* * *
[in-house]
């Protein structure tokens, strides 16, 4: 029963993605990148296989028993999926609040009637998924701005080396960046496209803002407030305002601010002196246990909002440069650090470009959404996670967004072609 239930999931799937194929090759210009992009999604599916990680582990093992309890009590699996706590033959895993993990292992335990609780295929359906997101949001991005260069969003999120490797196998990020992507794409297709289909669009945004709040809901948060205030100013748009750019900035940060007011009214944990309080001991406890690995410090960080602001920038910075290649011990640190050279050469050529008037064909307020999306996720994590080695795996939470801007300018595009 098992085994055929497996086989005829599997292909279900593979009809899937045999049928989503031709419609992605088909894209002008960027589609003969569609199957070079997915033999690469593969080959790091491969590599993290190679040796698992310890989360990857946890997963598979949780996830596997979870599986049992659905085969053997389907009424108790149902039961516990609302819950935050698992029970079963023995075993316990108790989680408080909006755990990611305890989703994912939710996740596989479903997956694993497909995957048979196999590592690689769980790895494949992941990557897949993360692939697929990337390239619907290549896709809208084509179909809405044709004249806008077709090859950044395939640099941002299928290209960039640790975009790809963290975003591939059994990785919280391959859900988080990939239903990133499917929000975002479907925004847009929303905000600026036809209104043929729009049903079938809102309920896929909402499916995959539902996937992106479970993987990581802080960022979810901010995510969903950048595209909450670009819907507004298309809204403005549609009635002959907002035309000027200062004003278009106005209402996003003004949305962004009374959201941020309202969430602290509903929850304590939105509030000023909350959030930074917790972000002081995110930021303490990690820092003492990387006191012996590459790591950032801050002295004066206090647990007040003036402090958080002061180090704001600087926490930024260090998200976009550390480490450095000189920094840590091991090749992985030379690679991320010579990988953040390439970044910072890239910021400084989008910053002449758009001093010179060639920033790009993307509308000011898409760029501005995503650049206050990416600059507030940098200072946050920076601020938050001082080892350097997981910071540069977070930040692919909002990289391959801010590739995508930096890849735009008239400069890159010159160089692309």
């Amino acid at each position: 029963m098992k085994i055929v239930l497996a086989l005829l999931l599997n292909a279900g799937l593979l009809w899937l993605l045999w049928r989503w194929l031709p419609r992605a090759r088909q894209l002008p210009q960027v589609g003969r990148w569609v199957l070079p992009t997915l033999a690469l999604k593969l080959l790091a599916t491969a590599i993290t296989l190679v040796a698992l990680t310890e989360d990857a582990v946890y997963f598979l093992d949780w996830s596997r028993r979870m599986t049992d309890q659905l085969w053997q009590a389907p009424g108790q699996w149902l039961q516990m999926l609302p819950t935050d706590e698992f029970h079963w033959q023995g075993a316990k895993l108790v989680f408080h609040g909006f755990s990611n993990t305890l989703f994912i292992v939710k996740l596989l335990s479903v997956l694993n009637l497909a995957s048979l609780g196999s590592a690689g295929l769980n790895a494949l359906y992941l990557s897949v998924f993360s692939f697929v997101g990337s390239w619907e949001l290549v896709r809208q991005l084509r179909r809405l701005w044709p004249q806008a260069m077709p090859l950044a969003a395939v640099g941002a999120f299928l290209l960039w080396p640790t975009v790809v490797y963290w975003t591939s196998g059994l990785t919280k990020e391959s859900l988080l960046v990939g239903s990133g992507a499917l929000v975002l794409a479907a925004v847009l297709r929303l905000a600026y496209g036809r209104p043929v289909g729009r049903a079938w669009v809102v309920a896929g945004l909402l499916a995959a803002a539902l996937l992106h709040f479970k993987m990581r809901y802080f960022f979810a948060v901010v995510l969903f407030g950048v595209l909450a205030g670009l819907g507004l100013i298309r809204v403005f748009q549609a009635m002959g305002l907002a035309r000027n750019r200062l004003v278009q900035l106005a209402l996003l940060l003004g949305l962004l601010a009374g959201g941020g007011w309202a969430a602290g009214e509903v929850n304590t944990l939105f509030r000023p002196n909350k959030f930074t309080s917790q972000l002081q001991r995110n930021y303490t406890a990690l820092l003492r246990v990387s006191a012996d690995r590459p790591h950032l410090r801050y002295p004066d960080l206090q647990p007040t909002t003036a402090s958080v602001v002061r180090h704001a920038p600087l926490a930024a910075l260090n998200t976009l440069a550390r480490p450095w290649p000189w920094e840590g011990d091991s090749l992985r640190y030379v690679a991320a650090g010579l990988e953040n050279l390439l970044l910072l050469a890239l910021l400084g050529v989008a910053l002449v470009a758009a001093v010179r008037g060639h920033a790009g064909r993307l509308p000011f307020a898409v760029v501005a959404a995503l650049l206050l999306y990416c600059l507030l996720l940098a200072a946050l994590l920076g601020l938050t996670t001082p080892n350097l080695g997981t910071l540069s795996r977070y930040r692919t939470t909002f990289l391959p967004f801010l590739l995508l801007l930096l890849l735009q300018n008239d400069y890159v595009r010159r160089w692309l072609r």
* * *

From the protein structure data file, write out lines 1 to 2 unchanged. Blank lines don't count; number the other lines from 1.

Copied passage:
[in-house]
């Protein structure tokens, strides 16, 4: 029963993605990148296989028993999926609040009637998924701005080396960046496209803002407030305002601010002196246990909002440069650090470009959404996670967004072609 239930999931799937194929090759210009992009999604599916990680582990093992309890009590699996706590033959895993993990292992335990609780295929359906997101949001991005260069969003999120490797196998990020992507794409297709289909669009945004709040809901948060205030100013748009750019900035940060007011009214944990309080001991406890690995410090960080602001920038910075290649011990640190050279050469050529008037064909307020999306996720994590080695795996939470801007300018595009 098992085994055929497996086989005829599997292909279900593979009809899937045999049928989503031709419609992605088909894209002008960027589609003969569609199957070079997915033999690469593969080959790091491969590599993290190679040796698992310890989360990857946890997963598979949780996830596997979870599986049992659905085969053997389907009424108790149902039961516990609302819950935050698992029970079963023995075993316990108790989680408080909006755990990611305890989703994912939710996740596989479903997956694993497909995957048979196999590592690689769980790895494949992941990557897949993360692939697929990337390239619907290549896709809208084509179909809405044709004249806008077709090859950044395939640099941002299928290209960039640790975009790809963290975003591939059994990785919280391959859900988080990939239903990133499917929000975002479907925004847009929303905000600026036809209104043929729009049903079938809102309920896929909402499916995959539902996937992106479970993987990581802080960022979810901010995510969903950048595209909450670009819907507004298309809204403005549609009635002959907002035309000027200062004003278009106005209402996003003004949305962004009374959201941020309202969430602290509903929850304590939105509030000023909350959030930074917790972000002081995110930021303490990690820092003492990387006191012996590459790591950032801050002295004066206090647990007040003036402090958080002061180090704001600087926490930024260090998200976009550390480490450095000189920094840590091991090749992985030379690679991320010579990988953040390439970044910072890239910021400084989008910053002449758009001093010179060639920033790009993307509308000011898409760029501005995503650049206050990416600059507030940098200072946050920076601020938050001082080892350097997981910071540069977070930040692919909002990289391959801010590739995508930096890849735009008239400069890159010159160089692309």